Important Rehabilitation Exercises after Lower Back Pain
July 20, 2016
Rehabilitation from lower back pain should focus on re-training the Transverse Abdominis muscle of the core or abdominal region to work correctly during movement. The Transverse Abdominis plays a crucial role in spinal stability as it tenses in order to stabilize the spine as a person begins to lift their leg or arm during walking movements. However in Patients with Lower Back Pain, lower back stiffness or a history of Lower back ache, there is very often a delay in the activation of the Tranverse abdominis during movement. This delay in activating an important spinal stabilizer can lead to further lower back weakness and excessive vertebral mobility in the lower spine.
On-time activation of the transverse abdominis muscle reinforces the stability of the spine and indeed creates a corset-like stability in the lower back. Indeed if one pictures the muscles of the lower back and glutes (buttock region) and the backward pull that these muscles when bending backwards then they can understand the need for an opposite stabiliser on the front of the body namely the abdominal muscles of Transverse Abdominis, Rectus Abdominis and the Hip Flexors.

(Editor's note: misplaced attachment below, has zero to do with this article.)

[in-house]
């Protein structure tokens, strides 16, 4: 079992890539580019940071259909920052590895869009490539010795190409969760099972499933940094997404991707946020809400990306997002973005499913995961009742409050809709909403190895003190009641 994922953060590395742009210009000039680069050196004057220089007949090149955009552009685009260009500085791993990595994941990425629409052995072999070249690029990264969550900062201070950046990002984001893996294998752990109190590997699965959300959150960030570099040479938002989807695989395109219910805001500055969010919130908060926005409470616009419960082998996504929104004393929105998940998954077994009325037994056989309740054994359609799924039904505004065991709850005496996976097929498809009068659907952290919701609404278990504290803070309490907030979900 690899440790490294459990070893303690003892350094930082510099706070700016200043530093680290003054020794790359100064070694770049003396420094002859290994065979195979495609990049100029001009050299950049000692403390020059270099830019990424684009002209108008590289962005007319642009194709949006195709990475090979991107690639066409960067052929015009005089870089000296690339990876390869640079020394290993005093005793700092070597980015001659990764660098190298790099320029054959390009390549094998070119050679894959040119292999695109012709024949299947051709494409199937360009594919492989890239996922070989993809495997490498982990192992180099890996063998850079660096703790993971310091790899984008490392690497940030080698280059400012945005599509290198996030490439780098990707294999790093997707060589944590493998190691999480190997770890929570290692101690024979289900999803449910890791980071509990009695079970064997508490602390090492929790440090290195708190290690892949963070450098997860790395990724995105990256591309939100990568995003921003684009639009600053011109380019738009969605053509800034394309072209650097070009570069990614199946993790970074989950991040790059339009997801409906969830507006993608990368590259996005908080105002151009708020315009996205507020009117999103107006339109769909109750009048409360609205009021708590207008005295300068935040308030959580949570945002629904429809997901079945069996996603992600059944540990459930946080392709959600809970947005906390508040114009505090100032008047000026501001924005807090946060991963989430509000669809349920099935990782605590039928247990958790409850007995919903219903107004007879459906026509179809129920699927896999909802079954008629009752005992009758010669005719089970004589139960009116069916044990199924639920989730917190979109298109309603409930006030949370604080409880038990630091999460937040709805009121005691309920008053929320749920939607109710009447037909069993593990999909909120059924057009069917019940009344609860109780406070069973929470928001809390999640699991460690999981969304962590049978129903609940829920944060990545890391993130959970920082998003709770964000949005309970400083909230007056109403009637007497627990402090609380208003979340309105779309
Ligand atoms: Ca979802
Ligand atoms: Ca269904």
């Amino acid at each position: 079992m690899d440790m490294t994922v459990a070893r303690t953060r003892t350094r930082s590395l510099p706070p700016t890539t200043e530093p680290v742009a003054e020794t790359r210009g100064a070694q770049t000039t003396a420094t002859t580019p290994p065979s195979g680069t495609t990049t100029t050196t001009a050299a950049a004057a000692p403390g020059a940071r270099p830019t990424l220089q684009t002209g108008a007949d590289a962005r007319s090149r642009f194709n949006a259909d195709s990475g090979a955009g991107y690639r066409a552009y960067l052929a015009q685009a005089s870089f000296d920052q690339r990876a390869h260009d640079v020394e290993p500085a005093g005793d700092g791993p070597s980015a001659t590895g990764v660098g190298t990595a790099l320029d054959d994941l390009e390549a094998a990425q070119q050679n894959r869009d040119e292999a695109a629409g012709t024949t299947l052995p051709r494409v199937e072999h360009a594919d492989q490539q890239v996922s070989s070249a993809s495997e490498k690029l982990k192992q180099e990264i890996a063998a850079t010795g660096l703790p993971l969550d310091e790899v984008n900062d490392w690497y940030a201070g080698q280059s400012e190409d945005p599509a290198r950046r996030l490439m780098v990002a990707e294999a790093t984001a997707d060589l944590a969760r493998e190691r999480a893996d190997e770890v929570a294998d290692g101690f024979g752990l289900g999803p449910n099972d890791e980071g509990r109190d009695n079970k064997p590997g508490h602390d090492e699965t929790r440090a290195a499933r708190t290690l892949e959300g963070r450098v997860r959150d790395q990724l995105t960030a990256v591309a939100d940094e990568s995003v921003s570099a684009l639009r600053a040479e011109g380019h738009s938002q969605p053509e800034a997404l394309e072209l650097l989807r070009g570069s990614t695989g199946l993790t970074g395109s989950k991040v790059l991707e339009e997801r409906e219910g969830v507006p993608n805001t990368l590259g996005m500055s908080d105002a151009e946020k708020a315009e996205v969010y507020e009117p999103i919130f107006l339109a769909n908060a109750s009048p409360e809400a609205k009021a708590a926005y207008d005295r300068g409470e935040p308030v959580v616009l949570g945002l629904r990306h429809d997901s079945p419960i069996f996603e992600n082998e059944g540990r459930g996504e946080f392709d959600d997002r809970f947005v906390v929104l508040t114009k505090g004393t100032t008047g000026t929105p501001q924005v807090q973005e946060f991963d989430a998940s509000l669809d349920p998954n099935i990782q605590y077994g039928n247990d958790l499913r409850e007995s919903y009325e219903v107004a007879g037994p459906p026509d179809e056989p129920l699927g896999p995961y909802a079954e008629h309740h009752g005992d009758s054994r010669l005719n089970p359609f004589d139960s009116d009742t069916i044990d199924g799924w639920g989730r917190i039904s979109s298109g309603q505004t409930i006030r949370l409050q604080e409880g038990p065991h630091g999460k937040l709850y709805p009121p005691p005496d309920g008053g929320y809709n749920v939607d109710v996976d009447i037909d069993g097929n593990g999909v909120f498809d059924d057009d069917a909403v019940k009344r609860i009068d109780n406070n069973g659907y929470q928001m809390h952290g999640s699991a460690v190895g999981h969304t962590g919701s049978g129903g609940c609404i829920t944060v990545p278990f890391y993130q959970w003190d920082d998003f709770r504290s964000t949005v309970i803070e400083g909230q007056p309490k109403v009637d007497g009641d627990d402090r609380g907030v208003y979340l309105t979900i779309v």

Strengthening of Spinal stabilizer
Under the guidance of your Physical therapist, the Transverse abdominis can be strengthened using an exercise breathing technique called the ‘Drawing-in Maneuver’ this involves drawing the naval or bellying button partially inwards towards the spine while continually to breath as normal. A visual analogy that a patient should use is to imagine that you are attempting to close the zip on the waist line of very tight fitting trousers, you will hold your belly button inwards in order to successfully achieve the task of closing the zip. Now in terms of an exercise, imagine that you have to draw or suck in your belly button inwards towards your spine with only a 30% effort (hence a mild drawing inwards of the stomach) and at the same time you are breathing normally.
This is something that you can practice by breathing slowly. A further addition to this technique is when you initiate a movement of the arm or leg, the patient should slowly exhale and draw the belly button inwards to the spine when commencing kicking a football and when swinging a golf club. This breathing technique to activate this important spinal muscle and with professional guidance can be performed in all lower back exercises prescribed by your Practitioner.
Tomás Ryan is a Registered Physical Therapist (MIAPT) with The Irish Association of Physical Therapy and is based in Clonmel & Thurles.
Contact Number: 0504 26672
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